Lured by insects flying around the light outside my office at night, my once evening-only visitor now lives on the window 24 hours a day. It’s been a wet fall and this bright green amphibian, the American Green Tree Frog (Hyla cinerea), need not seek moist crevices during the drying sunlight because we’ve not seen the sun of late. Monsoon-like rains, local flooding, and storms seem to be the daily forecast for us in Tidewater.
It’s been a banner year for these frogs in the garden as well. Green tree frogs of all sizes rest contentedly during the day on dew laden leaves and vegetation while I carefully work around them. These frogs are one of the most common amphibians of the southeast and most of us are familiar with them, if not visually, we surely know them by their nightly calls during mating season. For such a tiny fellow, 1.25 to 2.25 inches, their loud ‘queenk or quonk’ can feel deafening on a humid Tidewater evening. Their diet consists of insects… crickets, flies, worms, beetles, mosquitoes, and those fat juicy moths that flutter around the outdoor lamp at night.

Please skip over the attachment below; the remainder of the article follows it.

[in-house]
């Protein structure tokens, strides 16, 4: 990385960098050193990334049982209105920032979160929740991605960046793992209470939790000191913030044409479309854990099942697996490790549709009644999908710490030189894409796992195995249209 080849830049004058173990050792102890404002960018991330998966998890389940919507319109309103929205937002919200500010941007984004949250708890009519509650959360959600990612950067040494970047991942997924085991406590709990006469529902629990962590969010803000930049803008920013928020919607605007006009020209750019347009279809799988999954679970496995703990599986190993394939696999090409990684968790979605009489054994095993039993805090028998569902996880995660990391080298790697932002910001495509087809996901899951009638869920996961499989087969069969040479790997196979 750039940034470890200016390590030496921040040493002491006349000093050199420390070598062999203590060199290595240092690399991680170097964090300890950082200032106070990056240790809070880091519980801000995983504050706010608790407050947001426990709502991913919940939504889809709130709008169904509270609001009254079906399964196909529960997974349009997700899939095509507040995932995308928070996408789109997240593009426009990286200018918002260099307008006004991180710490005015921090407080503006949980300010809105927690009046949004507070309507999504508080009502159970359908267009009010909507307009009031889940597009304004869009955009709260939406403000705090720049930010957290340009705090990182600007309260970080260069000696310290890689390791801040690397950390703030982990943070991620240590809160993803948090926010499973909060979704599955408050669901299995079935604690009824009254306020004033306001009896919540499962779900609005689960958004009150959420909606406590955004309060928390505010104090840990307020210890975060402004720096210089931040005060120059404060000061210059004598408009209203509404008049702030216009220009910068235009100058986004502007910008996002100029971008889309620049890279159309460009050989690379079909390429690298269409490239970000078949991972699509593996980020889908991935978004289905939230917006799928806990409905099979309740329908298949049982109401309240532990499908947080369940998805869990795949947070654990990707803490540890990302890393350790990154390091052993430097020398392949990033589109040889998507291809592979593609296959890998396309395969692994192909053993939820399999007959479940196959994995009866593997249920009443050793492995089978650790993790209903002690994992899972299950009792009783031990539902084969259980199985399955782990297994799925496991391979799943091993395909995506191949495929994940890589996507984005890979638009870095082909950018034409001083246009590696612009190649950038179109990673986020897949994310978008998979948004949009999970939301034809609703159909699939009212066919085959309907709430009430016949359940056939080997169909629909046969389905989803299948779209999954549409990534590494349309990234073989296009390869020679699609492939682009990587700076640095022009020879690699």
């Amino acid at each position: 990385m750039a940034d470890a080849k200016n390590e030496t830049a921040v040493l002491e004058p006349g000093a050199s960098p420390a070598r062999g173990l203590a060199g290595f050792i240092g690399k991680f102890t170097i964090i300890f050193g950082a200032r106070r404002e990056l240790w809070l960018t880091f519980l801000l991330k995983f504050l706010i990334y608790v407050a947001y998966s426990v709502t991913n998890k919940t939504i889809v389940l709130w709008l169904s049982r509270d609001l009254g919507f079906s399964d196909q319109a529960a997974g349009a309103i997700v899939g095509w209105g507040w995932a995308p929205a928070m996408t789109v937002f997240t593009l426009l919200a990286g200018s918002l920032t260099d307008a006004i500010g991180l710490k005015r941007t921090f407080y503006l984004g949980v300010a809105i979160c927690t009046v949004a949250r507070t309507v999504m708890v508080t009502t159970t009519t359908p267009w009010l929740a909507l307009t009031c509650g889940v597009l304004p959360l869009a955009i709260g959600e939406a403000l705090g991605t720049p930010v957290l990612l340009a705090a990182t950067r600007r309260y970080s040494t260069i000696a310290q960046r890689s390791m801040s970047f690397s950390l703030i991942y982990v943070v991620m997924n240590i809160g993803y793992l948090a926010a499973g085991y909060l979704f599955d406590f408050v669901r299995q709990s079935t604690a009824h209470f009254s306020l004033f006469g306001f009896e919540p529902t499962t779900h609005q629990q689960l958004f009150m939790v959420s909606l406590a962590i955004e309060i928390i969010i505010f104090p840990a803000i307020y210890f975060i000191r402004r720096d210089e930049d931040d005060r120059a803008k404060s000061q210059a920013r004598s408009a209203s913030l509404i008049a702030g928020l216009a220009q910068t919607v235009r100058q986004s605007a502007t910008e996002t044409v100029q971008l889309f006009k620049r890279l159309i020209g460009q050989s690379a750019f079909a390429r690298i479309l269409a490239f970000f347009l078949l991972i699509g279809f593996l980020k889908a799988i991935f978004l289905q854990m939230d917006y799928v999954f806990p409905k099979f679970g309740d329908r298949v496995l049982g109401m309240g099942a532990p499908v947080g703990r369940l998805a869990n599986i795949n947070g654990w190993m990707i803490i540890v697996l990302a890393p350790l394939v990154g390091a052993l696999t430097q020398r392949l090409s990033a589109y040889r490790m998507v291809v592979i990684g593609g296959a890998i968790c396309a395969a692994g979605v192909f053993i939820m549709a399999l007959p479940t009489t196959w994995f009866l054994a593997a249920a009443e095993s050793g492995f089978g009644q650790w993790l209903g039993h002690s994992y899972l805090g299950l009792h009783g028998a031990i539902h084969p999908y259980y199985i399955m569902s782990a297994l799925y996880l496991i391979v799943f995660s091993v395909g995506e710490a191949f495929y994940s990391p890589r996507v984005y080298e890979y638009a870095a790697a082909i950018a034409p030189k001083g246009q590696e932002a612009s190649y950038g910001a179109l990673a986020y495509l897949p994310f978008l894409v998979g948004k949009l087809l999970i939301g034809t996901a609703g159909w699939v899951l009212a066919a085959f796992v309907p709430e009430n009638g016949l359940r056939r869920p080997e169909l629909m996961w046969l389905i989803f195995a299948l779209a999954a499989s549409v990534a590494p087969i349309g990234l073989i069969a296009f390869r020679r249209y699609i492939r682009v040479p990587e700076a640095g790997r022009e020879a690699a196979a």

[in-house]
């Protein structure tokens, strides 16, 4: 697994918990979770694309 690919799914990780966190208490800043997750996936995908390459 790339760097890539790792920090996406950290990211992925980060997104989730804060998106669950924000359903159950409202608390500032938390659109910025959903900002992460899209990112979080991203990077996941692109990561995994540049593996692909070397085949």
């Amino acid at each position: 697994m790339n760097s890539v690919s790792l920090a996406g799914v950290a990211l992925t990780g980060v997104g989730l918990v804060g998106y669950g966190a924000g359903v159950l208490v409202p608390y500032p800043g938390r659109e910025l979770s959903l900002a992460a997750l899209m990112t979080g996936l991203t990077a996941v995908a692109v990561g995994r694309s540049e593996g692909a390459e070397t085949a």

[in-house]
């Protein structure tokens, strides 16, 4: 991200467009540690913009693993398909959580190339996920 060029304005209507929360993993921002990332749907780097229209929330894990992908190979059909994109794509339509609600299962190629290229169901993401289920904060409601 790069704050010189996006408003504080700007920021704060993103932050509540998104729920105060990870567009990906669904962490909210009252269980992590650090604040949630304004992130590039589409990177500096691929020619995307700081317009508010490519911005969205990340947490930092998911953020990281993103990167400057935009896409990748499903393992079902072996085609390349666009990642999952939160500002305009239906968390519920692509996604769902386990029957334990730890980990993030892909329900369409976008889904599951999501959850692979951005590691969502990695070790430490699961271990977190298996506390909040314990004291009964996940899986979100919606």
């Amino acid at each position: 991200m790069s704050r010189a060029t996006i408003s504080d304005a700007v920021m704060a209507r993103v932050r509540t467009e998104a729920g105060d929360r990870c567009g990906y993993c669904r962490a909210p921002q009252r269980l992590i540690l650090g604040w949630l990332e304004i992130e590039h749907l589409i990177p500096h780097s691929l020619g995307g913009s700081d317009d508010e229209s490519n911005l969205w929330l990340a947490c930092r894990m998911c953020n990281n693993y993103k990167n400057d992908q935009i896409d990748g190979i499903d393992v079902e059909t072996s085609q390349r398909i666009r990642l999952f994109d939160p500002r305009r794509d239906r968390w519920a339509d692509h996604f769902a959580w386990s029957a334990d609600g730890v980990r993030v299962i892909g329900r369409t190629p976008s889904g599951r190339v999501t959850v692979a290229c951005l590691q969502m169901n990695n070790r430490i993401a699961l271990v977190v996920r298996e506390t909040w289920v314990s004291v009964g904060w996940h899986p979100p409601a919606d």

I have enjoyed the antics of the visitor to my office window. He’s quite accustomed to my presence. And while slowly climbing toward hapless moths around the evening light, he is tolerant of me following inches behind with a rather large camera.
Ann Hohenberger, The Garden Club of Gloucester